Membership Recruiting for Volunteer Organizations

June 8, 2011 by  Filed under: Marketing 

From time to time every organization needs to add new blood to its membership ranks. Existing members scale back their participation due to business obligations, they move away, others lose interest, and a few, who are life-time members, will pass away. The following suggestions for recruiting new members are basic selling ideas that can be useful for almost every volunteer group.

  • Open House Meetings are regular meetings for the public and allow guests to see what goes on at a meeting. Organization leaders should make sure that guests are welcomed and given copies of any agenda or program. If possible, serve some refreshments or offer beverages, such as coffee or tea. (Keep in mind that confidential information should not be discussed at public meetings; this type of information should be held for the next closed meeting.)
  • Membership Levels are a great way to reach different types of people, such as students, individuals, families, or businesses. Each level can have a small fee associated with it, and the fee can be used to support various activities. Depending on the level, the member can receive a benefit, such as free admission to an event, bumper sticker, new member’s guide, etc. If there is a web site, allow people to sign up over the Internet.
  • Membership Newsletters keep the entire organization up-to-date on current activities. While designed for the existing members, have extra copies on hand for visitors who come to the public meeting. If there is a web site, publish the most current edition and allow visitors to download it via the Internet.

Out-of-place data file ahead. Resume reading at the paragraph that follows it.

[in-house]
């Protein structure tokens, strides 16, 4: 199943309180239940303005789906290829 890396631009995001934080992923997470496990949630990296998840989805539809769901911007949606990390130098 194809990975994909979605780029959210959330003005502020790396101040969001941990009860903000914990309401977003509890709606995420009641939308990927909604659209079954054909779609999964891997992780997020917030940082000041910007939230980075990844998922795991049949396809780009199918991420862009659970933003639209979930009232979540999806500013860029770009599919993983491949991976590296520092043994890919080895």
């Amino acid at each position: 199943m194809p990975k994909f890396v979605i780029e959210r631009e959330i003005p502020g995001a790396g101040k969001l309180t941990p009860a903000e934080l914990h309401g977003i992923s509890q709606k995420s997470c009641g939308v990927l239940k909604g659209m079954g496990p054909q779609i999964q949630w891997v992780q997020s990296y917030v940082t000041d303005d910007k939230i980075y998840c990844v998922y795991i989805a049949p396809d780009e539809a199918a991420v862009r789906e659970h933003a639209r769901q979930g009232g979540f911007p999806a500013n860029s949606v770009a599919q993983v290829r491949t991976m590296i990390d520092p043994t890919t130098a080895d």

• Brochures can tell the organization’s story: its founding, mission, events, and how the activities help the community. Part of the brochure can be an application form that can be filled out and sent to the membership chairman. Tri-fold brochure templates can be found in most word processing software or on the Internet.
  • Mailing lists can be used to contact members and non-members about special events. At public events use an Attendance Book (or sign-up sheet) to collect names and email addresses. Non-members can be put on a special public email list, which can be used as a recruitment tool. Periodically use the list to send a special event notice and extend an invitation to join the group.
  • Fund Raisers are great events for raising money for the worthy causes. This is an ideal time to extend a personal invitation to non-members. The event leader should always thank the audience for supporting the event and use that speaking opportunity to invite interested people to join. Existing members should be available to talk one-on-one to interested people and answer questions or distribute the brochure and newsletter.
  • Referrals from existing members are a good source of new members. Since the interested person may be a friend or neighbor of an existing member, the organization should not delay on any referral. There is nothing worse than waiting 2-3 months to hear from the membership chairman about joining the organization.

While there are many ways to reach out to prospective members, there is only one way to be successful and that is to invite people to join. An invitation makes the prospective member feel welcome by the current membership, and it is more likely to result in a “yes” instead of “let me think about it” or just plain “no” answer.

Copyright 2011, Alice Dusenberry

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